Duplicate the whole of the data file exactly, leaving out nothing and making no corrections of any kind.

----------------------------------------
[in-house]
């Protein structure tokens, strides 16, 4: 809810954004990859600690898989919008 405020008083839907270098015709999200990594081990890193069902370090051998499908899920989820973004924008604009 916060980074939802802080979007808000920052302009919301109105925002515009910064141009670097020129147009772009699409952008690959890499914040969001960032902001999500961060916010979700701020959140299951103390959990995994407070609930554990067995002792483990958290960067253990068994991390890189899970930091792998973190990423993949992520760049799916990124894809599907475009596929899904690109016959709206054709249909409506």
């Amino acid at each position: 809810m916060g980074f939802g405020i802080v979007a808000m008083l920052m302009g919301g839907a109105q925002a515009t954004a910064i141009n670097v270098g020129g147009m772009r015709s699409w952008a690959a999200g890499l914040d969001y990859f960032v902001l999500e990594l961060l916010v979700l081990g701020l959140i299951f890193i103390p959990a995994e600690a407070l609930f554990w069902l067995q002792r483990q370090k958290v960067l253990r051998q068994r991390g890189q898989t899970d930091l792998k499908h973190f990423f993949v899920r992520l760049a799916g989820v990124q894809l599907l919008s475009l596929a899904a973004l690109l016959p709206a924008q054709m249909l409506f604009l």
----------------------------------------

[in-house]
């Protein structure tokens, strides 16, 4: 809810954004990859600690898989919008 405020008083839907270098015709999200990594081990890193069902370090051998499908899920989820973004924008604009 916060980074939802802080979007808000920052302009919301109105925002515009910064141009670097020129147009772009699409952008690959890499914040969001960032902001999500961060916010979700701020959140299951103390959990995994407070609930554990067995002792483990958290960067253990068994991390890189899970930091792998973190990423993949992520760049799916990124894809599907475009596929899904690109016959709206054709249909409506």
């Amino acid at each position: 809810m916060g980074f939802g405020i802080v979007a808000m008083l920052m302009g919301g839907a109105q925002a515009t954004a910064i141009n670097v270098g020129g147009m772009r015709s699409w952008a690959a999200g890499l914040d969001y990859f960032v902001l999500e990594l961060l916010v979700l081990g701020l959140i299951f890193i103390p959990a995994e600690a407070l609930f554990w069902l067995q002792r483990q370090k958290v960067l253990r051998q068994r991390g890189q898989t899970d930091l792998k499908h973190f990423f993949v899920r992520l760049a799916g989820v990124q894809l599907l919008s475009l596929a899904a973004l690109l016959p709206a924008q054709m249909l409506f604009l």